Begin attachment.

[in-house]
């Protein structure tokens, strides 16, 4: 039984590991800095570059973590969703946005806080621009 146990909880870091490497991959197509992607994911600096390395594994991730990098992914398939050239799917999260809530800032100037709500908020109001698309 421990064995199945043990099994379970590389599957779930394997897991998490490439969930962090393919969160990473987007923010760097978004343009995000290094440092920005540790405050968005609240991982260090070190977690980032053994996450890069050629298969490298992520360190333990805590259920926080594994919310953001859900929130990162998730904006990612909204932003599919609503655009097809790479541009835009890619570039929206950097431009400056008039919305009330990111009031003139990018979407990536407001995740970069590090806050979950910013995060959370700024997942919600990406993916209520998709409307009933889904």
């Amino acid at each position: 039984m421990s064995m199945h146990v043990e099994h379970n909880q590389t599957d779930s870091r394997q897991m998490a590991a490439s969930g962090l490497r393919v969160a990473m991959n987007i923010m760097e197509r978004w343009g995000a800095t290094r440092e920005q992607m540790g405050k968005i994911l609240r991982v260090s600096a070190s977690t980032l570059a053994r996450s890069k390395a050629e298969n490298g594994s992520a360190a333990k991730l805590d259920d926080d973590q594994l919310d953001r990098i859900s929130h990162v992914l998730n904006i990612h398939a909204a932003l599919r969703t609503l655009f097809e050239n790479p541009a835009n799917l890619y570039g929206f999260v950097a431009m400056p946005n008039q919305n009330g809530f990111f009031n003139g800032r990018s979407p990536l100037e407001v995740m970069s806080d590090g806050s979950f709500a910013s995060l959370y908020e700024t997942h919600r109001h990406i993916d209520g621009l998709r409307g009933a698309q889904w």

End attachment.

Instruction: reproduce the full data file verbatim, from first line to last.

[in-house]
């Protein structure tokens, strides 16, 4: 039984590991800095570059973590969703946005806080621009 146990909880870091490497991959197509992607994911600096390395594994991730990098992914398939050239799917999260809530800032100037709500908020109001698309 421990064995199945043990099994379970590389599957779930394997897991998490490439969930962090393919969160990473987007923010760097978004343009995000290094440092920005540790405050968005609240991982260090070190977690980032053994996450890069050629298969490298992520360190333990805590259920926080594994919310953001859900929130990162998730904006990612909204932003599919609503655009097809790479541009835009890619570039929206950097431009400056008039919305009330990111009031003139990018979407990536407001995740970069590090806050979950910013995060959370700024997942919600990406993916209520998709409307009933889904």
């Amino acid at each position: 039984m421990s064995m199945h146990v043990e099994h379970n909880q590389t599957d779930s870091r394997q897991m998490a590991a490439s969930g962090l490497r393919v969160a990473m991959n987007i923010m760097e197509r978004w343009g995000a800095t290094r440092e920005q992607m540790g405050k968005i994911l609240r991982v260090s600096a070190s977690t980032l570059a053994r996450s890069k390395a050629e298969n490298g594994s992520a360190a333990k991730l805590d259920d926080d973590q594994l919310d953001r990098i859900s929130h990162v992914l998730n904006i990612h398939a909204a932003l599919r969703t609503l655009f097809e050239n790479p541009a835009n799917l890619y570039g929206f999260v950097a431009m400056p946005n008039q919305n009330g809530f990111f009031n003139g800032r990018s979407p990536l100037e407001v995740m970069s806080d590090g806050s979950f709500a910013s995060l959370y908020e700024t997942h919600r109001h990406i993916d209520g621009l998709r409307g009933a698309q889904w």